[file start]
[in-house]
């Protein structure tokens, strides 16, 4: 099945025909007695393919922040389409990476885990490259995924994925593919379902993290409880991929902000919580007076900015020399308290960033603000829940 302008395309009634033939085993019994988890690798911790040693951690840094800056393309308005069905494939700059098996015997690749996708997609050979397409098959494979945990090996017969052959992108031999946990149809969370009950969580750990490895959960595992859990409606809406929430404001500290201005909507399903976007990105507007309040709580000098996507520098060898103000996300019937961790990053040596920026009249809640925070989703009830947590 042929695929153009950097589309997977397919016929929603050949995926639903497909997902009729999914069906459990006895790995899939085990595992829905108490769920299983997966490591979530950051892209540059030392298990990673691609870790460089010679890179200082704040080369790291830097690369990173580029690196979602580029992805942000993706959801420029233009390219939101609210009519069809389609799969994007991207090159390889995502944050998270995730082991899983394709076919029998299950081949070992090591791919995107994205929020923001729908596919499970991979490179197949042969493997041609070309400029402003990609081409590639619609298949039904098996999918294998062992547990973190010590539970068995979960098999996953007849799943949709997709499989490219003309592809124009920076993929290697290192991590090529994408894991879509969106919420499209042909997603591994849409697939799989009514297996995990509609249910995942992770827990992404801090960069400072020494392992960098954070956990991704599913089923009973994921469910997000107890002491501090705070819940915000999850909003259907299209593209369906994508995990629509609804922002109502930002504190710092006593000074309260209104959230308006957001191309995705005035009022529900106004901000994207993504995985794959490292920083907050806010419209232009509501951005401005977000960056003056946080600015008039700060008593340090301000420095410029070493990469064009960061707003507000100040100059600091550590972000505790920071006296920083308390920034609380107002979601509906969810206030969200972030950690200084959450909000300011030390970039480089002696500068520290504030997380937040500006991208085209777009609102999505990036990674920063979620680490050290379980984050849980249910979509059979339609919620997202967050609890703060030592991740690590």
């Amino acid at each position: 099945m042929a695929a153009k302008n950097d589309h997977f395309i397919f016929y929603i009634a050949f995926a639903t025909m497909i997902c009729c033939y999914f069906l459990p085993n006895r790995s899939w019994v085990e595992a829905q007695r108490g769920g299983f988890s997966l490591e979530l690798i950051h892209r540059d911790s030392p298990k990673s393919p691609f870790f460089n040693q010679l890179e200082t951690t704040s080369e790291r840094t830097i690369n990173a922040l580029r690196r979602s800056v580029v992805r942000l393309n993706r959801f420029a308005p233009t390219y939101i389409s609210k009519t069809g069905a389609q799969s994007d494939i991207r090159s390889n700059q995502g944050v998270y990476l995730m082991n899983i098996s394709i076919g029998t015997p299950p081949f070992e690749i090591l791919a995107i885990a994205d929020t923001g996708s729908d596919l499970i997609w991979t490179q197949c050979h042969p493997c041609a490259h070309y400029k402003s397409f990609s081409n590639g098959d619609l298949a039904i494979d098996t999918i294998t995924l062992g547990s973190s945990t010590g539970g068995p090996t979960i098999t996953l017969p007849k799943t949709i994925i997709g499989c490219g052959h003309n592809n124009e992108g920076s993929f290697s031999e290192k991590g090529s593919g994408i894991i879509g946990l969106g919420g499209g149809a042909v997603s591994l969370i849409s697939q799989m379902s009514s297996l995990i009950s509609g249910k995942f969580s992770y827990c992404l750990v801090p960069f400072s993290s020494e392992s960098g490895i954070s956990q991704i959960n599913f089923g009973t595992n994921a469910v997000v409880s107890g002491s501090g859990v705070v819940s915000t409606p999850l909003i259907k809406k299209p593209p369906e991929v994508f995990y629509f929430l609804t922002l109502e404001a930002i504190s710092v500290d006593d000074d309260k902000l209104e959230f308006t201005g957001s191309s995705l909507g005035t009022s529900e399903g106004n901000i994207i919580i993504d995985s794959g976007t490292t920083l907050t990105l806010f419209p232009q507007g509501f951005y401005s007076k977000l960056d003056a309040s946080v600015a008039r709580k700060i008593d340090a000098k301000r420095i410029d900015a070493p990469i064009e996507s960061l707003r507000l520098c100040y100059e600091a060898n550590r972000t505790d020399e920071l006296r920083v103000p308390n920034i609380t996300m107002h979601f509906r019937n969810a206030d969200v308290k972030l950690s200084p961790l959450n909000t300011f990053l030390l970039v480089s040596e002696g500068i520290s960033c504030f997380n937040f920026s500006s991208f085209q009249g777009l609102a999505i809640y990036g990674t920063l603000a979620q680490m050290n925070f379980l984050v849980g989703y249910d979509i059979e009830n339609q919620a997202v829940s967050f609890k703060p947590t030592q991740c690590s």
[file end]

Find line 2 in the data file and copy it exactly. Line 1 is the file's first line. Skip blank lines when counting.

């Protein structure tokens, strides 16, 4: 099945025909007695393919922040389409990476885990490259995924994925593919379902993290409880991929902000919580007076900015020399308290960033603000829940 302008395309009634033939085993019994988890690798911790040693951690840094800056393309308005069905494939700059098996015997690749996708997609050979397409098959494979945990090996017969052959992108031999946990149809969370009950969580750990490895959960595992859990409606809406929430404001500290201005909507399903976007990105507007309040709580000098996507520098060898103000996300019937961790990053040596920026009249809640925070989703009830947590 042929695929153009950097589309997977397919016929929603050949995926639903497909997902009729999914069906459990006895790995899939085990595992829905108490769920299983997966490591979530950051892209540059030392298990990673691609870790460089010679890179200082704040080369790291830097690369990173580029690196979602580029992805942000993706959801420029233009390219939101609210009519069809389609799969994007991207090159390889995502944050998270995730082991899983394709076919029998299950081949070992090591791919995107994205929020923001729908596919499970991979490179197949042969493997041609070309400029402003990609081409590639619609298949039904098996999918294998062992547990973190010590539970068995979960098999996953007849799943949709997709499989490219003309592809124009920076993929290697290192991590090529994408894991879509969106919420499209042909997603591994849409697939799989009514297996995990509609249910995942992770827990992404801090960069400072020494392992960098954070956990991704599913089923009973994921469910997000107890002491501090705070819940915000999850909003259907299209593209369906994508995990629509609804922002109502930002504190710092006593000074309260209104959230308006957001191309995705005035009022529900106004901000994207993504995985794959490292920083907050806010419209232009509501951005401005977000960056003056946080600015008039700060008593340090301000420095410029070493990469064009960061707003507000100040100059600091550590972000505790920071006296920083308390920034609380107002979601509906969810206030969200972030950690200084959450909000300011030390970039480089002696500068520290504030997380937040500006991208085209777009609102999505990036990674920063979620680490050290379980984050849980249910979509059979339609919620997202967050609890703060030592991740690590």